I’ve been reading this book recently called The Art of Tidying Up. It’s by a Japanese author and she talks about how, in order to clean up your space and live peacefully, you need to do one entire, huge purge of all the items in your life that you don’t care about, which is one, exciting and kind of cool to read about and just very inspirational, but that’s something that I was thinking I know so many people that kind of struggle with organizing their homes and organizing their family schedule.
The type of testing we can do can also help with product development. Maybe you want to create a product that will help somebody organize their home better or help them schedule their family time or help them manage their personal family life, but how can you develop a product unless you know where the blind spots are? With this kind of beyond the device testing and using the camera to record your experience at home, you can get a really fine-tuned view of how people live their lives, and then try to accommodate for those issues they face and how you can develop a product that’ll help them do what they need to do at home. It’s kind of a cool opportunity for companies to not only help their users, but develop a whole new product or a new service that can help with an issue maybe they never even knew about.
Bryan Kern: It just keeps hitting me that the limits of this are almost limitless.
Lisa Preville: Limitless.
Bryan Kern: Yeah. I’m not Bradley Cooper, but just like what you could actually test. You could bring it into cars and do destination testing, but moving destinations.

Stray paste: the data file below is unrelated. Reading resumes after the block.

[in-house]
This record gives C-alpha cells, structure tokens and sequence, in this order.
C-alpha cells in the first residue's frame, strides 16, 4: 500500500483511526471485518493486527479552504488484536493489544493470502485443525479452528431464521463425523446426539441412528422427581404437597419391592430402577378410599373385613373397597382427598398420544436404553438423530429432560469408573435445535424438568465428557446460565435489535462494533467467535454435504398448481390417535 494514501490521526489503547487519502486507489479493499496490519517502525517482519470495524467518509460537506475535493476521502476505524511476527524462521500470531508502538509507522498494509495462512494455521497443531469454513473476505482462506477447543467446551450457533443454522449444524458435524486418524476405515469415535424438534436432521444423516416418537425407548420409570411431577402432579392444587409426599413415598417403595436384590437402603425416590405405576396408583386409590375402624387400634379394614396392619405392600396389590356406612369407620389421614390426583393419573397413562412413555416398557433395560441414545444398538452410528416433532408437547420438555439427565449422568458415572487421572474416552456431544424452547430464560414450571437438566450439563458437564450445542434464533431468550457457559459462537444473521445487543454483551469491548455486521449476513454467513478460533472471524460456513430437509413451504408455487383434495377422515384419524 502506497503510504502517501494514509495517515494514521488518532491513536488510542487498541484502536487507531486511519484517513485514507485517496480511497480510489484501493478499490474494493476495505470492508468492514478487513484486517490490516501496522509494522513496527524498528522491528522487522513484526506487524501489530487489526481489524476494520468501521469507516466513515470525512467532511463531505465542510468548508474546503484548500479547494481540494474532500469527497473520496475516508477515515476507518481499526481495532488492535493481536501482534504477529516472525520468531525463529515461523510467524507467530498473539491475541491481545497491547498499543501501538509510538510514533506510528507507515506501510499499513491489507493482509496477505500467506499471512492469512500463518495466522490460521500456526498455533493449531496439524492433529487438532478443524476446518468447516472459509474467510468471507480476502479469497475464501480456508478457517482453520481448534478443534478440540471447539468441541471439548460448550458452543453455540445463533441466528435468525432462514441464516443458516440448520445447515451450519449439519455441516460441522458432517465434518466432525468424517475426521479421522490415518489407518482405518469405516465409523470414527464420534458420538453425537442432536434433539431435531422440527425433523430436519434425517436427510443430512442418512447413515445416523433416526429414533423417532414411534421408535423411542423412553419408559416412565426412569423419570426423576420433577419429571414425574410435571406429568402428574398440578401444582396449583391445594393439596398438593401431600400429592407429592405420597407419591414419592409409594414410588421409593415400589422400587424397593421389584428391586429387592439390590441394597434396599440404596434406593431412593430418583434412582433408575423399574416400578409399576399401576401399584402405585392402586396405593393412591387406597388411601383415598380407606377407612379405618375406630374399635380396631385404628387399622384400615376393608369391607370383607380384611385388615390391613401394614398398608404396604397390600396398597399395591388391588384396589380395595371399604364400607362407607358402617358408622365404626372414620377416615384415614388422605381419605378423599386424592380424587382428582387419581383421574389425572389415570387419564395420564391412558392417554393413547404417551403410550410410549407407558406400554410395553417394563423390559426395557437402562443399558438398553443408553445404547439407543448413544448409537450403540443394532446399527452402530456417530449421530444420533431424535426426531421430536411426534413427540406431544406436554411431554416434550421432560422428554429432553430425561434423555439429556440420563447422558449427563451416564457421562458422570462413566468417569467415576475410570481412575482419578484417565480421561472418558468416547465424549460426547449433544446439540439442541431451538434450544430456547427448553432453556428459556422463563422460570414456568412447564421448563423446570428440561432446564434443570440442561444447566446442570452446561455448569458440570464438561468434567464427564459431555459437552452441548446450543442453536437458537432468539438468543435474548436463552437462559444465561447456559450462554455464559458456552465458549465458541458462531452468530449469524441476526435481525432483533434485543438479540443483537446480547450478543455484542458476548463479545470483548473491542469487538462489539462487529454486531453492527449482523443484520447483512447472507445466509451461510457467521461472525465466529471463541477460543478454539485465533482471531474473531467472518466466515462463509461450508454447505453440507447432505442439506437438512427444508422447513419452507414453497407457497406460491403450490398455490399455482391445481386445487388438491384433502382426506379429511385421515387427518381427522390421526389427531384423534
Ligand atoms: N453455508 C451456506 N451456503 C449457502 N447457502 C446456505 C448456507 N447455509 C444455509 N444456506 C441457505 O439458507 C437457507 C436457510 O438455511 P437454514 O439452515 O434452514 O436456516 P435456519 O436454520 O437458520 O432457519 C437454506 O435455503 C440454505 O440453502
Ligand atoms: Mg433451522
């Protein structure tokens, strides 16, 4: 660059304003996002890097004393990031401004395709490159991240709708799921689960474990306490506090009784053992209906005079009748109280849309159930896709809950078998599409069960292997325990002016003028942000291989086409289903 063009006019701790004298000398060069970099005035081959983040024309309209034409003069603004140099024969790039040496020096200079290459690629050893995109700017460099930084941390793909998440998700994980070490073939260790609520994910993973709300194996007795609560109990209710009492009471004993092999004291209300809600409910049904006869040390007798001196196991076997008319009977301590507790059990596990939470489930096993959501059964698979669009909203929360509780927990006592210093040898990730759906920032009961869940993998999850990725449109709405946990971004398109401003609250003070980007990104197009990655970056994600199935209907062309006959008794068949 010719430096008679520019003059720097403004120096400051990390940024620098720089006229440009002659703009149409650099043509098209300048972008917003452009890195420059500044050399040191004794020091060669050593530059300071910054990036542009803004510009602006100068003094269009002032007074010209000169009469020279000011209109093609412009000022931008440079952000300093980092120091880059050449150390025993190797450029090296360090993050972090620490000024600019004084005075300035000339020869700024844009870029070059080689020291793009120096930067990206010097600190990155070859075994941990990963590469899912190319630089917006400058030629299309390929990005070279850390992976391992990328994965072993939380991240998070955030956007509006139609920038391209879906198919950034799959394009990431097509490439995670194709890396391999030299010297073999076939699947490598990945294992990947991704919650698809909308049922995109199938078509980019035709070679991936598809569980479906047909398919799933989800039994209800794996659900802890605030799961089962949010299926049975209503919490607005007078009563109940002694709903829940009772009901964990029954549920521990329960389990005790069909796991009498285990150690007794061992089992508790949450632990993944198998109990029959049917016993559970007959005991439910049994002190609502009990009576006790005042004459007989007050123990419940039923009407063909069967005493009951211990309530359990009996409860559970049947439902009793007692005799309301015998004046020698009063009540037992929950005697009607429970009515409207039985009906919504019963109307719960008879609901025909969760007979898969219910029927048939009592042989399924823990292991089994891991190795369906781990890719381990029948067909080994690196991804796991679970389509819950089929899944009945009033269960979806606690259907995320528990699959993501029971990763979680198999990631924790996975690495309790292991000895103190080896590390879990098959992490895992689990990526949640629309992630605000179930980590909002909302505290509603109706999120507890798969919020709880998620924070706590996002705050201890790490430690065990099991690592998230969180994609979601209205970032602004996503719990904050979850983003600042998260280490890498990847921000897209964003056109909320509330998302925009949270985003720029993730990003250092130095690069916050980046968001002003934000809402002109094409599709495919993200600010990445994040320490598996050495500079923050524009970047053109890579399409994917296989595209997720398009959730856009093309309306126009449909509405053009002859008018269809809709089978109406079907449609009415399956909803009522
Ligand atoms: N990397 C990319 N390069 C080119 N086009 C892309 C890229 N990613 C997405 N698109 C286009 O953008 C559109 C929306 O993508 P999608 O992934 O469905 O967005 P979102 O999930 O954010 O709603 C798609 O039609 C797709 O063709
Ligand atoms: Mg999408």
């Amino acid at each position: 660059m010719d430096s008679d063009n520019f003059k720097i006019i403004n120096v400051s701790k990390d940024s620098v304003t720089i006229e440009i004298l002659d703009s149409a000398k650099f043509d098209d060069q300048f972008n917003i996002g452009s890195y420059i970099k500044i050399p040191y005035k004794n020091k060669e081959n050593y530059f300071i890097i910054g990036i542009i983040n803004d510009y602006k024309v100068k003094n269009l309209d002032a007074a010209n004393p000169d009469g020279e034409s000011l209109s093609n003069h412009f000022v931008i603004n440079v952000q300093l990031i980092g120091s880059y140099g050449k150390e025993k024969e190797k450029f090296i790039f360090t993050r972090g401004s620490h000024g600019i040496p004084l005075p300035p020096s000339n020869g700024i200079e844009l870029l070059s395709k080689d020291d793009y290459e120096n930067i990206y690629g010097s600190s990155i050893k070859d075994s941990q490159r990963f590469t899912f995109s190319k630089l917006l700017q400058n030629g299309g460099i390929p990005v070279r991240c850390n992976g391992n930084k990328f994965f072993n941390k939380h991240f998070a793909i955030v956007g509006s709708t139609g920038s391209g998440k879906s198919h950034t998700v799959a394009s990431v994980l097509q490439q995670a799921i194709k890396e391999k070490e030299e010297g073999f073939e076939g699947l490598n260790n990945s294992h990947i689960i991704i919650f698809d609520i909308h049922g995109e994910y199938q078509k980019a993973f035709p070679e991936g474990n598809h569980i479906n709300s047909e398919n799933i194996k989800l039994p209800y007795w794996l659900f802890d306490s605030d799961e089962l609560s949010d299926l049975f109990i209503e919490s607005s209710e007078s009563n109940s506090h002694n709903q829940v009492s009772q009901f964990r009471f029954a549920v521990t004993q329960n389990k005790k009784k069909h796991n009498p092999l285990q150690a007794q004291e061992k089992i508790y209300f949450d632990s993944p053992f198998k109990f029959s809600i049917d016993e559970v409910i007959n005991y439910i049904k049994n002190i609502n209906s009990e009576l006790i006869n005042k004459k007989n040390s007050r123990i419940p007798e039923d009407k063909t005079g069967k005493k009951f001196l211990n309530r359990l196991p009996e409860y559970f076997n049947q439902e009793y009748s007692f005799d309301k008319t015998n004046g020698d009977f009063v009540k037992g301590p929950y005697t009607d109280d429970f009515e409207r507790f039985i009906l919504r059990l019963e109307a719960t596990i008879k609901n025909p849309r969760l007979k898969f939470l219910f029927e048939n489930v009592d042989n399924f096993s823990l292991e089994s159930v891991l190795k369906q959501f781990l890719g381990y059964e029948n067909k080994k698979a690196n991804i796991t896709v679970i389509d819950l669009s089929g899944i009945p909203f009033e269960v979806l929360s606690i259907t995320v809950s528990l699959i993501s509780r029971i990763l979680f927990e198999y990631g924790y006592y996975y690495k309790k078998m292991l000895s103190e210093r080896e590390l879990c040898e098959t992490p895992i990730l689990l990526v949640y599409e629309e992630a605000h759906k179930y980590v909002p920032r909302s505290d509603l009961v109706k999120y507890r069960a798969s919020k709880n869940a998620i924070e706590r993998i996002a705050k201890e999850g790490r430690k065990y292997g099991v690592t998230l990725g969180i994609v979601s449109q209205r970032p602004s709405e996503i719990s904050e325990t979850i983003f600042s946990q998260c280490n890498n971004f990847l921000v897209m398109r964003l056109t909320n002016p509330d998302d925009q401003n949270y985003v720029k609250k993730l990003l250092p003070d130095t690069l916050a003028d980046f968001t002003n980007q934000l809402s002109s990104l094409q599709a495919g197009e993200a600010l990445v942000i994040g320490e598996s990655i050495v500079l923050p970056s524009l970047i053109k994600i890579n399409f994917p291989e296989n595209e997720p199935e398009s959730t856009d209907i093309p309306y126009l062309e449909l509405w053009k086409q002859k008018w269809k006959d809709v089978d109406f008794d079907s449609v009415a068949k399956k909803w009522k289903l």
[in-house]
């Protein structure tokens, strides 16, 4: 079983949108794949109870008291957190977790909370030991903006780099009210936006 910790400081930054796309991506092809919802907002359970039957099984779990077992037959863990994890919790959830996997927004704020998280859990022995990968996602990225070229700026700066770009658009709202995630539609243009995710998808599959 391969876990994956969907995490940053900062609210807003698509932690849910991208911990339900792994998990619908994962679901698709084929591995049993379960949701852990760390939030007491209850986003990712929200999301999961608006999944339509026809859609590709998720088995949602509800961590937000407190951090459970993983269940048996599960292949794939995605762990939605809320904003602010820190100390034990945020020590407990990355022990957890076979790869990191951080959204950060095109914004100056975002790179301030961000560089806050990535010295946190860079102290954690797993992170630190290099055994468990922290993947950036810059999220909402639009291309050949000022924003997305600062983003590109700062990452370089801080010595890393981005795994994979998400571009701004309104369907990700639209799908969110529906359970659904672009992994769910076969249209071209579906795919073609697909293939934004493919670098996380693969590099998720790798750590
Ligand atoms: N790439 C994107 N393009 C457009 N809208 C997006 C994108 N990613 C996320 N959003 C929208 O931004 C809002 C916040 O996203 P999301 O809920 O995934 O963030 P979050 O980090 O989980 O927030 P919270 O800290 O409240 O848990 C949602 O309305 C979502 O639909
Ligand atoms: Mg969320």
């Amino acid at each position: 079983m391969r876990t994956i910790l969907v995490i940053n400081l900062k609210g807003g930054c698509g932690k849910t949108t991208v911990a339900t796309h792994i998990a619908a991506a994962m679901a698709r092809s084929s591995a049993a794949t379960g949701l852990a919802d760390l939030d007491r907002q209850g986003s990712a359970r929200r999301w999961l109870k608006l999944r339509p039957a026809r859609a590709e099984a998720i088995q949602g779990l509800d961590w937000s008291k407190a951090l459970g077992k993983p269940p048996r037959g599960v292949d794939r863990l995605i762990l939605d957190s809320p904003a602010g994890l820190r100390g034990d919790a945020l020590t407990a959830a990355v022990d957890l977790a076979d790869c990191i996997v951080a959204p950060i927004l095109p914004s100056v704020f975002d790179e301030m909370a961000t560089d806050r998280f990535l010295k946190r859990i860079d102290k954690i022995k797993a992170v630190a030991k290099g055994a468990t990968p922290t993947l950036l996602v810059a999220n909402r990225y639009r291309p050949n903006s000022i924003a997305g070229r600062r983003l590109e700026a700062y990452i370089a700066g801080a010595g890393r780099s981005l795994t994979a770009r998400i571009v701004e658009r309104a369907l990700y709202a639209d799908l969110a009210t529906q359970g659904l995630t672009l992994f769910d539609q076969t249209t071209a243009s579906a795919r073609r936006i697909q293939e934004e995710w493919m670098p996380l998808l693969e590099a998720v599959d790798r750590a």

Lisa Preville: Oh, man.
Bryan Kern: Right?
Lisa Preville: That’s super cool.
Bryan Kern: Yeah.
Lisa Preville: We did this “MIX” event here at UserTesting where the company got together. It was kind of like a hackathon, and everyone was assigned to different teams and different projects. I worked on a project that was developing… the backing of the idea that we can start testing more car interfaces. Even testing products, it might not be in the store, it might not be in their home, but you can test the largest product that a person buys, like a technical product, is a car.
Bryan Kern: That’s not their house, right?
Lisa Preville: Exactly. It’s a huge purchase. People spend time. I recently bought a car like 5 months ago and it was the biggest purchase I’ve ever made in my life. It was so intimidating. Knowing how to navigate that process, there’s this whole subset of people that they need to do research, they need to understand how… I don’t want to say how the car works, because that sounds like, okay, cars are pretty simple and the driving mechanics are…
Bryan Kern: But like every little feature.